Is it too late to say I'm thankful?
September 21, 2016 6:32 PM   Subscribe

I recently interviewed two people, by phone, for about an hour and a half each. I verbally thanked them when the interview was over, but haven't sent them thank-you emails like I originally intended to. It's been slightly over two weeks. Should I still send the emails? If so, how do I word them in the most polite way possible- should I apologize for how long they took to send or avoid mentioning their tardiness?

My relationship to the interviewees, if it's relevant: one is a former classmate I had not otherwise talked to until the interview; the other was a stranger until the interview. I have not talked to or met either since the interviews. The interviews were oral histories, and they were not paid.

And, not that I intend on being so late to send thank-you emails again, but I'm curious about the etiquette of sending thank-you notes in general. Not the Emily Post perspective, just what normal people expect or consider nice. The advice I find online is mostly limited to job interviews or gifts. For example, I sometimes feel a bit awkward sending an additional thank you email if I've already thanked the person multiple times in the process of getting a favor- not sure if it's overkill, or expected. Or, is it awkward to ask someone you don't know very well for their address, with the intention of sending a thank-you gift/handwritten note? It would be nice to have a better understanding of how this particular social ritual is supposed to work!
posted by perplexion to Human Relations (7 answers total) 2 users marked this as a favorite
It's never too late for a thank you.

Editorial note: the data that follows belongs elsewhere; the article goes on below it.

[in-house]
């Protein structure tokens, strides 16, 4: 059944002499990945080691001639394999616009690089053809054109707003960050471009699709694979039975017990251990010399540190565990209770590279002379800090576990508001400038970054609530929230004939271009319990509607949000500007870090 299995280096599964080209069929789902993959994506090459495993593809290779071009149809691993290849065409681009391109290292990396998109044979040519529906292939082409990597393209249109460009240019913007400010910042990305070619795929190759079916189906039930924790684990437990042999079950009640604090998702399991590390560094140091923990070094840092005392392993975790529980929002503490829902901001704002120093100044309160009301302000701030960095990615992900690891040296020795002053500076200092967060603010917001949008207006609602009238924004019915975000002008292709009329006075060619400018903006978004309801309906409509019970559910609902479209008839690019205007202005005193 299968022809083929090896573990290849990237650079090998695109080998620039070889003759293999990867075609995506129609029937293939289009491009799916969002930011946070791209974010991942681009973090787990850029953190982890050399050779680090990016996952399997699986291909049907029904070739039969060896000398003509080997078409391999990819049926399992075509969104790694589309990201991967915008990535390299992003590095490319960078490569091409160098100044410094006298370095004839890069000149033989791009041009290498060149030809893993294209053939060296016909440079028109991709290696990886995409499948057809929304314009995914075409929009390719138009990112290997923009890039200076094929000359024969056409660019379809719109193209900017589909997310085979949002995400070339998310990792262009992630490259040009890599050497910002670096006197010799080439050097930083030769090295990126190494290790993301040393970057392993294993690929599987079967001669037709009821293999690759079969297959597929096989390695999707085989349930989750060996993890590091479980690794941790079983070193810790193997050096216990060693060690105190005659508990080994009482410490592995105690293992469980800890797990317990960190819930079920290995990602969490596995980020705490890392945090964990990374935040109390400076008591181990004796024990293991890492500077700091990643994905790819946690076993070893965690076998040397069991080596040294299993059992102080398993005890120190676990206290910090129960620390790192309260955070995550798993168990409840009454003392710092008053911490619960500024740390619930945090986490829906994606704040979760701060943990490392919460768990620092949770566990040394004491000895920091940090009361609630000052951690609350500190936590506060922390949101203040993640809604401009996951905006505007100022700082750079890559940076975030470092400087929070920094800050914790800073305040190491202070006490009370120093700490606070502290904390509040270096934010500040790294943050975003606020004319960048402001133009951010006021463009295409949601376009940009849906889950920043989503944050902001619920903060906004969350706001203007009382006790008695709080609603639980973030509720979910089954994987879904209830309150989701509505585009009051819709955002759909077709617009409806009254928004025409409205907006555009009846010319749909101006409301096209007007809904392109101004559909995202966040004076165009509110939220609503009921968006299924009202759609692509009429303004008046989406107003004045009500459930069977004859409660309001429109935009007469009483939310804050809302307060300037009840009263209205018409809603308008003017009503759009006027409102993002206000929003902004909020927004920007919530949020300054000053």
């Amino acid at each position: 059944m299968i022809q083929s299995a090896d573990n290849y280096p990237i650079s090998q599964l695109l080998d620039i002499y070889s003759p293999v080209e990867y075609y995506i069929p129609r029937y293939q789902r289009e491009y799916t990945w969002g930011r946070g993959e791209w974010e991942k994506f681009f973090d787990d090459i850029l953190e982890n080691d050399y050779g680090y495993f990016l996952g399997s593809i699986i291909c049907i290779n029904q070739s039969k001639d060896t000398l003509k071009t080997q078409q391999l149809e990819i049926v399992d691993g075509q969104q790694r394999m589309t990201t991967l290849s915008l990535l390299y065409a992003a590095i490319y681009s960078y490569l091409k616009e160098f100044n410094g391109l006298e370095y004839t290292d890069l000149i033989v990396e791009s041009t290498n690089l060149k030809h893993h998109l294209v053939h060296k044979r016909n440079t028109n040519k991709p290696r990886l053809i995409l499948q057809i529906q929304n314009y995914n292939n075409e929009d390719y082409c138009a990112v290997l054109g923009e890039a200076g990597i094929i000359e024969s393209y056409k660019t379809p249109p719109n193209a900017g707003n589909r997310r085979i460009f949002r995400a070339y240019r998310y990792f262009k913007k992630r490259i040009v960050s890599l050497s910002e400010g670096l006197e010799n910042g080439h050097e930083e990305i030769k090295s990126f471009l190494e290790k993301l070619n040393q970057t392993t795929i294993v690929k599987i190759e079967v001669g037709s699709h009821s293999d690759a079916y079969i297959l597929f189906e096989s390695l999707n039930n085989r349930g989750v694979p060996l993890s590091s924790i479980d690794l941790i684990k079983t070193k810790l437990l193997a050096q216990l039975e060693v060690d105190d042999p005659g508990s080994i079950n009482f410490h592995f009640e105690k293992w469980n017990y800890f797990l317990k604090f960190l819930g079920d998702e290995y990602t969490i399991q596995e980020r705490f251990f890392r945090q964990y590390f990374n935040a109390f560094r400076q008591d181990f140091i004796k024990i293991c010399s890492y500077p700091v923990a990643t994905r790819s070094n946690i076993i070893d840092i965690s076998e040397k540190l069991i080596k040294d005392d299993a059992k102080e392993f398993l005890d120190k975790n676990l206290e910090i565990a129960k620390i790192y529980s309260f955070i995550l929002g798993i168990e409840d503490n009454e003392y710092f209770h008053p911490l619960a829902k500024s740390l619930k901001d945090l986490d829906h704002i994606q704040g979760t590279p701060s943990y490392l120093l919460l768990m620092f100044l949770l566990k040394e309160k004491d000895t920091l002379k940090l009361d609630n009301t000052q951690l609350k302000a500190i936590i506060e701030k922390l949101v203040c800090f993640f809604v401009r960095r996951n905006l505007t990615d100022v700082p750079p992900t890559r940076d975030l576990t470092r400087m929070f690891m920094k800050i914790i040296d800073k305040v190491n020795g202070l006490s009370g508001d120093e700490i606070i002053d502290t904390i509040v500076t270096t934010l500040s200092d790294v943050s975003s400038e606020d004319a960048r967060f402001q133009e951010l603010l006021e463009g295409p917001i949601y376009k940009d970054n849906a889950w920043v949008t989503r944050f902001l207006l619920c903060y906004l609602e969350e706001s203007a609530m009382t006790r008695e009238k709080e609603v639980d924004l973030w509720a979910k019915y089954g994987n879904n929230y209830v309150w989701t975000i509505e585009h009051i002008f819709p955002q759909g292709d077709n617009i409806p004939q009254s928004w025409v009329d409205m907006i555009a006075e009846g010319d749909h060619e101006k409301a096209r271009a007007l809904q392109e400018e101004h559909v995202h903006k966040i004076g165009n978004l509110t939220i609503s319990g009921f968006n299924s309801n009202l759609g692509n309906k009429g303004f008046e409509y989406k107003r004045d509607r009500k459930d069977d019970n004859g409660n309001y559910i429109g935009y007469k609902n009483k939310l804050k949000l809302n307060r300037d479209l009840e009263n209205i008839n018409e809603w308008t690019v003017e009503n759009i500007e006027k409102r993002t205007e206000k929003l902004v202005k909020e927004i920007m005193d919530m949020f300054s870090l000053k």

posted by roomthreeseventeen at 6:41 PM on September 21, 2016 [16 favorites]

Perhaps you could mention how the project is going, and how their material is contributing; that way it's not really a late thank-you so much as a brief update. I'm envisaging something like "Dear {name}, thanks again for agreeing to be interviewed for my project on {date}. I've been collating my material, including your contribution, and it's been an exciting and thought-provoking process. I expect to be doing this for another x weeks, then will begin work on the manuscript. {Add some other general interest details about the project} Thanks again, I hope all is well with you. Perplexion."
posted by nomis at 6:44 PM on September 21, 2016 [9 favorites]

The upside and downside to email is that it's quick and easy. That means it takes less thought to do, but also that it sticks out like a sore thumb when an email isn't sent in a timely manner.

Write them physical thank you notes.
posted by NotMyselfRightNow at 6:47 PM on September 21, 2016 [7 favorites]

Is there going to be a deliverable soon? Like posting the transcript or something? If so, I'd use that as an opportunity to reset the clock.
posted by politikitty at 6:51 PM on September 21, 2016 [1 favorite]

I would absolutely love to send a handwritten note- I was actually thinking of sending homemade cookies, too- but I don't have their addresses or a way to get their addresses and I figured it would be presumptuous to ask, especially considering that in one case I haven't so much as met the interviewee in person.

But I will at least email them. Thanks all for the responses!
posted by perplexion at 7:26 PM on September 21, 2016

I'm a journalist. An often deadline challenged journalist.
My solution was to add some information of value to late thank yous. Like, "thank you again, the article will be in the paper at x date."
Or "thank you again and I'm happy to report that it's shaping up great; we've managed to win x, y and z for an interview as well."
Or "thank you again and here's the pdf of yesterday's article."
posted by Omnomnom at 12:42 AM on September 22, 2016 [4 favorites]

I would send the thank you, and instead of apologizing, express that after you have had time to digest and process the interviews were, you appreciate them even more.
posted by shortyJBot at 3:25 AM on September 22, 2016 [6 favorites]

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